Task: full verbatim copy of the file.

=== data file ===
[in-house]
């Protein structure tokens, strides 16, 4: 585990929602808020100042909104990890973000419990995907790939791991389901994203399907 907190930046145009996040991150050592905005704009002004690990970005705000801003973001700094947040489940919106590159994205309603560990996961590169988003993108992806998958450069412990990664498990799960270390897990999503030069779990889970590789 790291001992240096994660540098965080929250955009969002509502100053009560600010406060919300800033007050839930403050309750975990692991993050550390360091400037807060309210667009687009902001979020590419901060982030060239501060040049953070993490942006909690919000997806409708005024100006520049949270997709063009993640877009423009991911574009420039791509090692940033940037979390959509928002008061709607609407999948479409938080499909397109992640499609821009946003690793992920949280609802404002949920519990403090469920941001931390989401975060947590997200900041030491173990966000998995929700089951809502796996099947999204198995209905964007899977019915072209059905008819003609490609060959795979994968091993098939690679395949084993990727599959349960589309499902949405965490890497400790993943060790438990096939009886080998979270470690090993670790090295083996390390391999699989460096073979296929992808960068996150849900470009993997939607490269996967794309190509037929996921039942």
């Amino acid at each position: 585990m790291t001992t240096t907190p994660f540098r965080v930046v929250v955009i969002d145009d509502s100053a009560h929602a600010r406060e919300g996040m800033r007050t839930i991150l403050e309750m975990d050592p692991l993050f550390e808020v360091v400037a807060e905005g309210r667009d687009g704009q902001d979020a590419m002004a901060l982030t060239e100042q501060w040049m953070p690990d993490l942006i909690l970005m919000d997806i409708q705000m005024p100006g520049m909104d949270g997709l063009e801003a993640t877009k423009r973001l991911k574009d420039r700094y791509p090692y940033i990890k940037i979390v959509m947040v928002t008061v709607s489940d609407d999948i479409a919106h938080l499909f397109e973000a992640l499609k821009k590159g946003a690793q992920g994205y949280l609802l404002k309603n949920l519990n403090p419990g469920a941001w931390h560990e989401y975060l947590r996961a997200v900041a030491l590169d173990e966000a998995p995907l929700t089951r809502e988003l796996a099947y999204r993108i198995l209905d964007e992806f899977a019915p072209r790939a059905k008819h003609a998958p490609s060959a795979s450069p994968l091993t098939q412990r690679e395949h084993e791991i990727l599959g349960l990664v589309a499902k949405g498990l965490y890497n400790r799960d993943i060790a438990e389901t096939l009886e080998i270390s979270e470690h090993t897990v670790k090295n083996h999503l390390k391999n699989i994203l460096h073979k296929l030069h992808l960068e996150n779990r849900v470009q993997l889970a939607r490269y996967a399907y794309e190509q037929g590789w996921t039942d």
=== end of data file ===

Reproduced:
[in-house]
């Protein structure tokens, strides 16, 4: 585990929602808020100042909104990890973000419990995907790939791991389901994203399907 907190930046145009996040991150050592905005704009002004690990970005705000801003973001700094947040489940919106590159994205309603560990996961590169988003993108992806998958450069412990990664498990799960270390897990999503030069779990889970590789 790291001992240096994660540098965080929250955009969002509502100053009560600010406060919300800033007050839930403050309750975990692991993050550390360091400037807060309210667009687009902001979020590419901060982030060239501060040049953070993490942006909690919000997806409708005024100006520049949270997709063009993640877009423009991911574009420039791509090692940033940037979390959509928002008061709607609407999948479409938080499909397109992640499609821009946003690793992920949280609802404002949920519990403090469920941001931390989401975060947590997200900041030491173990966000998995929700089951809502796996099947999204198995209905964007899977019915072209059905008819003609490609060959795979994968091993098939690679395949084993990727599959349960589309499902949405965490890497400790993943060790438990096939009886080998979270470690090993670790090295083996390390391999699989460096073979296929992808960068996150849900470009993997939607490269996967794309190509037929996921039942």
């Amino acid at each position: 585990m790291t001992t240096t907190p994660f540098r965080v930046v929250v955009i969002d145009d509502s100053a009560h929602a600010r406060e919300g996040m800033r007050t839930i991150l403050e309750m975990d050592p692991l993050f550390e808020v360091v400037a807060e905005g309210r667009d687009g704009q902001d979020a590419m002004a901060l982030t060239e100042q501060w040049m953070p690990d993490l942006i909690l970005m919000d997806i409708q705000m005024p100006g520049m909104d949270g997709l063009e801003a993640t877009k423009r973001l991911k574009d420039r700094y791509p090692y940033i990890k940037i979390v959509m947040v928002t008061v709607s489940d609407d999948i479409a919106h938080l499909f397109e973000a992640l499609k821009k590159g946003a690793q992920g994205y949280l609802l404002k309603n949920l519990n403090p419990g469920a941001w931390h560990e989401y975060l947590r996961a997200v900041a030491l590169d173990e966000a998995p995907l929700t089951r809502e988003l796996a099947y999204r993108i198995l209905d964007e992806f899977a019915p072209r790939a059905k008819h003609a998958p490609s060959a795979s450069p994968l091993t098939q412990r690679e395949h084993e791991i990727l599959g349960l990664v589309a499902k949405g498990l965490y890497n400790r799960d993943i060790a438990e389901t096939l009886e080998i270390s979270e470690h090993t897990v670790k090295n083996h999503l390390k391999n699989i994203l460096h073979k296929l030069h992808l960068e996150n779990r849900v470009q993997l889970a939607r490269y996967a399907y794309e190509q037929g590789w996921t039942d």